Strong, dependable evidence needed in such cases: court

Courts look for strong, dependable evidence while dealing with petitions challenging the election of a Member of Parliament or Legislative Assembly and hence a heavy burden lies upon petitioners to prove charges of irregularities, corrupt practices and rigging, the Madras High Court has said.

Justice R. Banumathi made the observation while dismissing an election petition filed by an All India Anna Dravida Munnetra Kazhagam (AIADMK) candidate R. Rajendran against the election of Pattali Makkal Katchi (PMK) whip T. Velmurugan from Panruti Assembly constituency during the general elections held in May 2006.

The petitioner had contended that he lost the election by a margin of 148 votes only because of favouritism shown by the Returning Officer towards the PMK candidate.

He also alleged malpractice in counting of postal ballots and large-scale rigging in four booths of Puliyur Kattusagai village.

Mr. Velmurugan denied all allegations and refuted petitioner's contention that rural voters were not properly instructed about operating the electronic voting machines (EVMs).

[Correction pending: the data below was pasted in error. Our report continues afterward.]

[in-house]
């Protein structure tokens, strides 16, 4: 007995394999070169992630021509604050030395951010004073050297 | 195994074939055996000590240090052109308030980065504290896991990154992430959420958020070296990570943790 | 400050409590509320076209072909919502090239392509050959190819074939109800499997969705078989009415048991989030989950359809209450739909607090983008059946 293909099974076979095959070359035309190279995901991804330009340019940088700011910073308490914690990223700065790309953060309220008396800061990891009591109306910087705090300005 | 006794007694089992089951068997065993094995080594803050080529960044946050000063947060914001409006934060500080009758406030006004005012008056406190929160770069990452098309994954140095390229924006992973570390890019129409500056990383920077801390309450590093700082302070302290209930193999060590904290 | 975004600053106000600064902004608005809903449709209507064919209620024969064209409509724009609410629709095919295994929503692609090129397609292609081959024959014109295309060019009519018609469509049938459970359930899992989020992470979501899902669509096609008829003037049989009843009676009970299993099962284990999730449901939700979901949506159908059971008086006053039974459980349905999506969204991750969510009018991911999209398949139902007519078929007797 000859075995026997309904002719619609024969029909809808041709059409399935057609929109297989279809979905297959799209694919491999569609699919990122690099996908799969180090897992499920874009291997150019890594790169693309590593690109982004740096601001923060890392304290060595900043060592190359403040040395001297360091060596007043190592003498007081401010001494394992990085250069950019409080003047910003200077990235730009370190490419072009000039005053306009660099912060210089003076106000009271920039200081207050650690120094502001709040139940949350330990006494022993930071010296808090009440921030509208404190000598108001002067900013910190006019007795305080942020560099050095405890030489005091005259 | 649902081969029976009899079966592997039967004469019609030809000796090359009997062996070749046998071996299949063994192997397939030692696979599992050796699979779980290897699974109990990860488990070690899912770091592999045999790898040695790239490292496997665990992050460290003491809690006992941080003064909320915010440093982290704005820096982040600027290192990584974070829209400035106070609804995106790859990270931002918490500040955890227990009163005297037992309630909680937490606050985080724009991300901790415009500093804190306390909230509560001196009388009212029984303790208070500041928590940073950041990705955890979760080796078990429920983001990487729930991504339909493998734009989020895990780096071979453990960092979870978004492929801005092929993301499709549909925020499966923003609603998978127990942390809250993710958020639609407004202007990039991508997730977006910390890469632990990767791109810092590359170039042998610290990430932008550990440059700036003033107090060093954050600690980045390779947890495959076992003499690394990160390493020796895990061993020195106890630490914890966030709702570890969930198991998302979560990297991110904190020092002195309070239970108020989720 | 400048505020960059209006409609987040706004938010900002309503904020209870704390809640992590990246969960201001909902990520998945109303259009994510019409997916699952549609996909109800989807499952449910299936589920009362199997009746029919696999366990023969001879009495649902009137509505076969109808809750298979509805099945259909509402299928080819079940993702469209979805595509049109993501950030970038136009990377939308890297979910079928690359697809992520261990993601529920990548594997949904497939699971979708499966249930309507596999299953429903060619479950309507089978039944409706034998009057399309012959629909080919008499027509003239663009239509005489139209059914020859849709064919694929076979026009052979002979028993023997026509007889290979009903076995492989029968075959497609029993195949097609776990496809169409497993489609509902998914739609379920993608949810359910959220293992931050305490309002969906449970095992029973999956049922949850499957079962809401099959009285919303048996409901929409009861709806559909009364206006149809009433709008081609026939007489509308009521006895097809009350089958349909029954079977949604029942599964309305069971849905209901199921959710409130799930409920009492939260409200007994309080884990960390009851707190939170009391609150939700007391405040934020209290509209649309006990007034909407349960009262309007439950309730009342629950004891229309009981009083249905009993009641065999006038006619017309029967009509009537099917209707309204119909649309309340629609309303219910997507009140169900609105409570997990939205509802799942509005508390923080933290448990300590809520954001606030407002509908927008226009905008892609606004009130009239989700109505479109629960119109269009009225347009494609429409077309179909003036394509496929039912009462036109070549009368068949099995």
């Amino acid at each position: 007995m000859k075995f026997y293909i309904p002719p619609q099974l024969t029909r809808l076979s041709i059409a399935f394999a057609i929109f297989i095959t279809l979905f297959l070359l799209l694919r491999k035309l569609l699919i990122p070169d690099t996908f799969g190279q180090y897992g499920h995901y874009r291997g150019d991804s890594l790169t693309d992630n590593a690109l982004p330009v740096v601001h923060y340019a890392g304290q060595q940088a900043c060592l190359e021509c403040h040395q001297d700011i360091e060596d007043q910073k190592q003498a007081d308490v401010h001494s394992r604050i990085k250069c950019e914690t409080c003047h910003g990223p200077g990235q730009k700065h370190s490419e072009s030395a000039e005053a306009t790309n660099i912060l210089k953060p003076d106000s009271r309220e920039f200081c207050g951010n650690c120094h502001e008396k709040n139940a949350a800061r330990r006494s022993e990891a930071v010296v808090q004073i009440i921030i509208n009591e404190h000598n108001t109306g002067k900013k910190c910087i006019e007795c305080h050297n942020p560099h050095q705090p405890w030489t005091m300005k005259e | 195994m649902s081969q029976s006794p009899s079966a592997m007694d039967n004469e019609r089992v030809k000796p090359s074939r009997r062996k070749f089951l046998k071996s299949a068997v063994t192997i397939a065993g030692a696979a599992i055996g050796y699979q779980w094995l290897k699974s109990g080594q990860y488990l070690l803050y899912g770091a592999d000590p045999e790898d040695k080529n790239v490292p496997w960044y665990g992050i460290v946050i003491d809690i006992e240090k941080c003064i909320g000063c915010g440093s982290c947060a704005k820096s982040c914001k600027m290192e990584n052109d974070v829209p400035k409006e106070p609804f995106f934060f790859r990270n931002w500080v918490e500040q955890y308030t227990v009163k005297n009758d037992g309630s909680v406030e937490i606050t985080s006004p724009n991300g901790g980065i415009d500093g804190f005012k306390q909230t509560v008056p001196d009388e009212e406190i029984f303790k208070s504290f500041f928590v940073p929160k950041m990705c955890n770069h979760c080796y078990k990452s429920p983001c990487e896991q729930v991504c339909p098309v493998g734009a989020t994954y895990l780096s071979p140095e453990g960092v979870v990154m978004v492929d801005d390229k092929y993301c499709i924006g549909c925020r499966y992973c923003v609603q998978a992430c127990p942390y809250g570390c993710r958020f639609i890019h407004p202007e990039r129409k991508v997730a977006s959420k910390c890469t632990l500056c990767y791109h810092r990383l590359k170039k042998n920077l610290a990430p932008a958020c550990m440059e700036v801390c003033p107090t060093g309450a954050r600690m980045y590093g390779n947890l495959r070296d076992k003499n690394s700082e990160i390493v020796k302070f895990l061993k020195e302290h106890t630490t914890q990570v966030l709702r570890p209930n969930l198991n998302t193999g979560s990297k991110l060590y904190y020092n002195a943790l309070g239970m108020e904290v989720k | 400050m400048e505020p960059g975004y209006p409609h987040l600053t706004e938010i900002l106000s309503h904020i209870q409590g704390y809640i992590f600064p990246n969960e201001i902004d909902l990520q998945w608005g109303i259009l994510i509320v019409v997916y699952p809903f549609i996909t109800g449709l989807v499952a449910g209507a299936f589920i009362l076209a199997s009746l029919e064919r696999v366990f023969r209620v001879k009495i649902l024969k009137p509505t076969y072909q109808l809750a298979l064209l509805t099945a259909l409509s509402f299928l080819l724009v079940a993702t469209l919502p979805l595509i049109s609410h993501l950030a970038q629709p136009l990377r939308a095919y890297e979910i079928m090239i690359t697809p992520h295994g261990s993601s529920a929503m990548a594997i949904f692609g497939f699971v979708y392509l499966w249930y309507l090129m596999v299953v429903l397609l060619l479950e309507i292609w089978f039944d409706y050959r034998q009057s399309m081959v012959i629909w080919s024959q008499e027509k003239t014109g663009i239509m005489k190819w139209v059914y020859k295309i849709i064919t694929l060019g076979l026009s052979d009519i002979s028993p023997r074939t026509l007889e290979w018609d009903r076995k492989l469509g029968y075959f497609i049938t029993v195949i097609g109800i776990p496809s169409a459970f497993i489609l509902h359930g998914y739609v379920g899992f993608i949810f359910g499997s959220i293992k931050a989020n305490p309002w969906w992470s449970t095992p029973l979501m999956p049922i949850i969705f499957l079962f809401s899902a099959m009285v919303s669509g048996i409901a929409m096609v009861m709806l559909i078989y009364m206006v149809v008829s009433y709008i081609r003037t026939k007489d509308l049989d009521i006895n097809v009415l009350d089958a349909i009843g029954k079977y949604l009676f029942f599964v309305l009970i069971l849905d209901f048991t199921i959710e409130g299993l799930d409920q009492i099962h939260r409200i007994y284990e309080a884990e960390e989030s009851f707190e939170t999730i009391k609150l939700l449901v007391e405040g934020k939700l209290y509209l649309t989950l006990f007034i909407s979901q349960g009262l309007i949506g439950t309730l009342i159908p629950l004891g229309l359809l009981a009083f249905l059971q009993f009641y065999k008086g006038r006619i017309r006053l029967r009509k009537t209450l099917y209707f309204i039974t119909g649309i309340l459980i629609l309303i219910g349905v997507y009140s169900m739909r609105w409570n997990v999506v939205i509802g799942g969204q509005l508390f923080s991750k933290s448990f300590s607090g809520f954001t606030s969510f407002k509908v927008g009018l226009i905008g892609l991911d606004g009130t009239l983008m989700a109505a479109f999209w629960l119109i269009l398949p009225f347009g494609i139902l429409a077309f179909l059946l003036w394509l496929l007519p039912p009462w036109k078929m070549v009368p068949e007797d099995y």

The 2006 election was the third in which EVMs were used.

Agreeing with his submissions, the judge said: “EVMs are simple machines that can be operated easily by both polling personnel and the voters… In fact, voting by EVMs is simpler compared to the conventional system of ballot box… By and large, the rural and illiterate people would have no difficulty in recording their votes.”

She said that the petitioner had failed to substantiate his allegations that voters were not briefed about operating EVMs before polling process and that the display boards in many machines did not work properly when the votes were cast.

There was also no proof to show that any of the polling booth agents or voters had lodged complaints.

Adducing oral evidence before the court, the petitioner had contended that he was actually leading by 19 votes on completion of counting votes polled through EVMs and the tables turned only after the counting of the postal votes, which were brought to the counting hall by Thamaraikannan, an office-bearer of the PMK.

Refusing to accept the submission, the judge said: “A private individual bringing postal ballots is a serious allegation. But, such a serious allegation has not been averred in the election petition.” Further, the petitioner did not produce in court a complaint he had reportedly made in this regard to the Collector on the day of counting.

On charges of rigging and booth capturing, the judge said that EVMs were not as flexible as the conventional voting system, in which ballot papers could be stuffed in the boxes within minutes. The machines take time to record every vote and they could be switched off by election officials or the police in no time.

“In the absence of any contemporaneous records showing objection, the mere allegation of booth capturing cannot be sustained.”